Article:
Biofouling and short-term dynamics on fish cage netting in relation to fish rearing and environmental factors / John Madin

Madin, John (2010) Biofouling and short-term dynamics on fish cage netting in relation to fish rearing and environmental factors / John Madin. PhD thesis, University Malaya.

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    Four studies were conducted in a floating net-cages farm at Matang Mangrove Forest Reserve (MMFR), Perak, Malaysia, to elucidate the biofouling assemblages on cage nettings and factors that influence their development. In the first study (Chapter 3),biofouling on 1.6 cm mesh net panels (size 0.2 m x 2 m) suspended inside (homemade pellet ‘P’, trash fish ‘T’) and outside (O) experimental net-cages in a fish farm were monitored every week until net openings were completely occluded by macrofouling organisms. Eight species (7 phyla) of sessile organisms and 27 species (3 phyla) of nonsessile associates were recorded.Colonization by macrofouling organisms usually began with Plumularia sp. and Gammaropsis sp. while other species only appeared after 1 or 2 weeks of net panels immersion. Inside net-cages where water flow was slow(mean < 6 cm s-1), macroalgae (Polysiphonia sp.), anthozoans (unidentified anemones),barnacles (Balanus amphitrite), amphipods (Gammaropsis sp. & Photis sp.) and tanaids(Leptognathia sp.) were dominant on the net panels during the dry season. However, in the wet season, hydroid (Plumularia sp.), mussel (Xenostrobus mangle), nematode and copepods (Euterpina acutifrons) abundance was significant. With stronger water flow (mean ≈20 cm s-1) as occurring outside net-cages, macrofouling assemblages for both seasons comprised mainly Plumularia sp. and Gammaropsis sp.. The macrofouling assemblage showed a clear succession of species that occupied different depths of the net panels.It was hypothesized from the first study (Chapter 3) that the use of high quality fish pellet feed should reduce feed wastage and thus biofouling assemblages. However, as revealed in the second study (Chapter 4), the biomass of sessile macrofoulers and their non-sessile associates on net panels inside the net-cages given the high quality feed (commercial pellet ‘M’) was not significantly (P > 0.05) different to that given low quality fish feed (homemade pellet ‘P’ & trash fish ‘T’). These results do not support the proposed hypothesis that a high quality fish feed could help to reduce biofouling assemblages on nets. A reduced flow rate to less than 10 cm s-1 inside the net-cage will significantly encourage the rapid development of sessile biofouling biomass (g m-2 wk-1), with (175 to 231% higher in treatments M, P & T) or without (56 to 145% higher in treatments N) fish rearing and feed input compared to swifter water flow i.e. >25 cm s-1 outside net-cages (C). However, non-sessile organisms were more attracted to the organic inputs from fish rearing inside the net-cages (i.e. whether M, P & T); their biomass (g m-2 wk-1) were 459 to 802% higher compared to treatments without fish rearing and feed input (N) or outside net-cages (C). The physical presence of the netcage units and net biofouling play a significant role in flow attenuation. However, there was no significant (P > 0.05) effect on biofouling due to net-cage position in the fish farm suggesting that the water flow regimewithin the cage farm was rather consistent.It was also hypothesized from the first study (Chapter 3) that the higher salinity during the dry season favoured marine and euryhaline forms and thus increases biofouling rates. However, as revealed in the third study (Chapter 5), survival and development of macrofouling assemblages were not solely influenced by salinity but a combination of salinity as well as other abiotic and biotic factors. The fourth study (Chapter 6) revealed that concentration of dissolved nutrients and chlorophyll-a was relatively higher inside the net-cages (pellet ‘P’& trash fish ‘T’) than outside it (O), suggesting that fish rearing and fish feed input contribute to nutrient and phytoplankton enrichment of culture waters. This finding is consistent with findings from the first study (Chapter 3) where population and total wet biomass of macrofoulers were found to be significantly (P < 0.05) higher inside the net-cages (P, T) than outside it (O).From the study, it is recommended that, in order to reduce biofouling rates and improve water quality, floating fish cage farms in tropical estuaries should be carefully sited (to receive maximum water flow) and re-designed (to improve water flow rates).Furthermore, the rearing of fish fingerling which requires fine-mesh (1.6 cm) should preferably begin during the wetter months and located around the farm’s periphery so as to reduce biofouling and net clogging.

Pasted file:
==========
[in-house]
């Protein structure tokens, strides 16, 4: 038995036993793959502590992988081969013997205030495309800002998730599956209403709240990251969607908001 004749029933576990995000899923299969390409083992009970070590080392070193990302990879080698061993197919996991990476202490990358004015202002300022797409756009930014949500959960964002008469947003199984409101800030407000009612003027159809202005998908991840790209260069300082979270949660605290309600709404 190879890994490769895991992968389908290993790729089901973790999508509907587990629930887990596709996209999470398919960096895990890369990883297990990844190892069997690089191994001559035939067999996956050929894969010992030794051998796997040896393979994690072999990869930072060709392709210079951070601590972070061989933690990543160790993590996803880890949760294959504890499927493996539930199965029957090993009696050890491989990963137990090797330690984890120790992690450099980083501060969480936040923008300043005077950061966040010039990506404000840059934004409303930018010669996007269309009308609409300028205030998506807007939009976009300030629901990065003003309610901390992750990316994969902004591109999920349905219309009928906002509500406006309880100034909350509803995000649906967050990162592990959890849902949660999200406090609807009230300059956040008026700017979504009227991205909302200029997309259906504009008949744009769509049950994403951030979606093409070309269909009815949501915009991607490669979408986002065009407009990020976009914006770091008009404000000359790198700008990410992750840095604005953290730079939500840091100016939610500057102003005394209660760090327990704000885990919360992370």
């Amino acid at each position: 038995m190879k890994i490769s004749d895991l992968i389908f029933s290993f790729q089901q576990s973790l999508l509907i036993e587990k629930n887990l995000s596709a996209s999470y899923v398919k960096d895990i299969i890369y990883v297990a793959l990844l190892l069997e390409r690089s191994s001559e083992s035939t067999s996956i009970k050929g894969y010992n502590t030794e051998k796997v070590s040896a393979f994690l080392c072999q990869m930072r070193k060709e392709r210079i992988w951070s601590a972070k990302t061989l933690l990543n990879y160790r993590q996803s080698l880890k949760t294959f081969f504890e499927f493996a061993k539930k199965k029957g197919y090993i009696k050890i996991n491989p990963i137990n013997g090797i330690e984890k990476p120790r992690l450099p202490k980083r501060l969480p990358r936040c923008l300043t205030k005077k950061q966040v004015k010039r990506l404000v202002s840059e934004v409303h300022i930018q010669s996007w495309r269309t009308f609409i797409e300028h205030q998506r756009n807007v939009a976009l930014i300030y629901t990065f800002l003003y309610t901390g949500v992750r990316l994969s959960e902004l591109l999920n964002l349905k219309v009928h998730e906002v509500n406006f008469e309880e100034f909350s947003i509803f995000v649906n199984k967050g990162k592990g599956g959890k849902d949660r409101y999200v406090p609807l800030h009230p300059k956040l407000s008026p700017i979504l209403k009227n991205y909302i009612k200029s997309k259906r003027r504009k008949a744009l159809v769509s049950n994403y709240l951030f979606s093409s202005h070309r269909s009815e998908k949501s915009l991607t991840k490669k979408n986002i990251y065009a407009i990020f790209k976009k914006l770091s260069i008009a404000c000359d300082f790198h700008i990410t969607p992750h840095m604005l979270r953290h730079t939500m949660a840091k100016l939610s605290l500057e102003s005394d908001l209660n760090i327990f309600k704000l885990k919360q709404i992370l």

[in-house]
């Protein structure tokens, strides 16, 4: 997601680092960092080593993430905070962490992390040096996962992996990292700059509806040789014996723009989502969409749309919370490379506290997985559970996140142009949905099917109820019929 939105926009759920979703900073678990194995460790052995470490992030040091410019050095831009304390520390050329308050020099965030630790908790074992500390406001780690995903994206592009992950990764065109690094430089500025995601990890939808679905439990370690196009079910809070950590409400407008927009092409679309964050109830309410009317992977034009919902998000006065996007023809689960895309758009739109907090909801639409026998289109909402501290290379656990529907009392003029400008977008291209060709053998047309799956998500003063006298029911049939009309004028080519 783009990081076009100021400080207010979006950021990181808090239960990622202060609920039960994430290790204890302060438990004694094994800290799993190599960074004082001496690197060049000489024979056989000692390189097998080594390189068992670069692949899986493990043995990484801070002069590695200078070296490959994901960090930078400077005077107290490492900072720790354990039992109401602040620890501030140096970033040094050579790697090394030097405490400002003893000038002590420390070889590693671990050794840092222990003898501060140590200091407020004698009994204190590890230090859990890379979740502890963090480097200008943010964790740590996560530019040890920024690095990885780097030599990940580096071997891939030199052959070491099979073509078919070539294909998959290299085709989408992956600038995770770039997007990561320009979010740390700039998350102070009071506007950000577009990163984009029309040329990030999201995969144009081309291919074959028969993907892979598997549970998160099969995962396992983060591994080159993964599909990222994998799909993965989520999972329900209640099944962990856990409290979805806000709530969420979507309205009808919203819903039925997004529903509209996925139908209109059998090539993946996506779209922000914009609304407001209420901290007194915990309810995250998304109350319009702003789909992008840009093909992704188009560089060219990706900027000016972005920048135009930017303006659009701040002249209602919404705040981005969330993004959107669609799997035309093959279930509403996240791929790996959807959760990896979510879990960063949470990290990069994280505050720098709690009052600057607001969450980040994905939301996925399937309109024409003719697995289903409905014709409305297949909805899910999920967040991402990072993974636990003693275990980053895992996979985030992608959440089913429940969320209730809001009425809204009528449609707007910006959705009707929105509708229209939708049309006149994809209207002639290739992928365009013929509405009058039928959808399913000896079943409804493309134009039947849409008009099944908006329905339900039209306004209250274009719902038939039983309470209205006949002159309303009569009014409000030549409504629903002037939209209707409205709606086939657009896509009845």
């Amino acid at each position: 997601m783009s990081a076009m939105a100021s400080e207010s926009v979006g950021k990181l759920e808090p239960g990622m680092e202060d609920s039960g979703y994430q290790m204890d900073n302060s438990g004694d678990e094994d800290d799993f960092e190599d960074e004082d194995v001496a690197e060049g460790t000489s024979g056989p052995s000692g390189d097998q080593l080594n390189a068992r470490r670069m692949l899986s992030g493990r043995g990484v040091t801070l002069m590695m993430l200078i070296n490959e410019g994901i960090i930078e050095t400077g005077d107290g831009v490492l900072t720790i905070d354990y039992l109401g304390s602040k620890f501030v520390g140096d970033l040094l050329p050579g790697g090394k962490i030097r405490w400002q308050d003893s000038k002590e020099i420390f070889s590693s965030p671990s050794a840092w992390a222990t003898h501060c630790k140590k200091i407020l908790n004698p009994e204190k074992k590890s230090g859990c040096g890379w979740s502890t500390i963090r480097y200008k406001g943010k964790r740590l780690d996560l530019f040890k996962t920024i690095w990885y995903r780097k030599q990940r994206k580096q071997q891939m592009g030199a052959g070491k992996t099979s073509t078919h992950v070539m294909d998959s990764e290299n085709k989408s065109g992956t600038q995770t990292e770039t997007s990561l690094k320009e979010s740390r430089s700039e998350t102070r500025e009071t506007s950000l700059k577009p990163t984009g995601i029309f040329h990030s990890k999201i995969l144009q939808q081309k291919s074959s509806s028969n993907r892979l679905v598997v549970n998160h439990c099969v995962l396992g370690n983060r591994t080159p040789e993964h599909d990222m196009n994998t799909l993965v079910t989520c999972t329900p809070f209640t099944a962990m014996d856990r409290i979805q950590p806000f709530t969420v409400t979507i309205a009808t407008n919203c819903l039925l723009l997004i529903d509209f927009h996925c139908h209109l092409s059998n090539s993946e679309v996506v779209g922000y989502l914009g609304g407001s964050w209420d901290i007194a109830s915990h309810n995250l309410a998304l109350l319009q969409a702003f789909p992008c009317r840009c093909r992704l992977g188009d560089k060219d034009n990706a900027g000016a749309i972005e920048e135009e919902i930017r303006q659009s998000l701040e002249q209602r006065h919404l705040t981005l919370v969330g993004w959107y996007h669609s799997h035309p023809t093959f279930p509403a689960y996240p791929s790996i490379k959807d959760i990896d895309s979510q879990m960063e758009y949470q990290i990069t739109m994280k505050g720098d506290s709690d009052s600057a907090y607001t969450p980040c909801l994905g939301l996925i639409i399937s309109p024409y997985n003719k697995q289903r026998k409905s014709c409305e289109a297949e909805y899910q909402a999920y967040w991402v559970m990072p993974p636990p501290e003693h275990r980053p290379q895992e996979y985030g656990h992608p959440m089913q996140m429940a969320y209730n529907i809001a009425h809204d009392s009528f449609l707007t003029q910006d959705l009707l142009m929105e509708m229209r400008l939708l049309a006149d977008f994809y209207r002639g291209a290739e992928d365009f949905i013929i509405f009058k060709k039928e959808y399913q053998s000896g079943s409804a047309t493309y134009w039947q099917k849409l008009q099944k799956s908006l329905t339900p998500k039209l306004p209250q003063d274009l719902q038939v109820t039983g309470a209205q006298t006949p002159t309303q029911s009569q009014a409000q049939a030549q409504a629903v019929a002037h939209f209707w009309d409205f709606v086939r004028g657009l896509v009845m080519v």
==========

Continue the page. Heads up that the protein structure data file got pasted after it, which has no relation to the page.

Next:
Item Type: Thesis (PhD)
    Additional Information: Thesis (Ph.D) -- Institut Sains Biologi, Fakulti Sains, Universiti Malaya, 2010
    Uncontrolled Keywords: Marine fouling organisms--Perak--Ecology; Fish culture--Research
    Subjects: Q Science > Q Science (General)
    Q Science > QH Natural history
    Divisions: Faculty of Science
    Depositing User: Mrs Nur Aqilah Paing
    Date Deposited: 24 Sep 2014 12:29
    Last Modified: 24 Sep 2014 12:29

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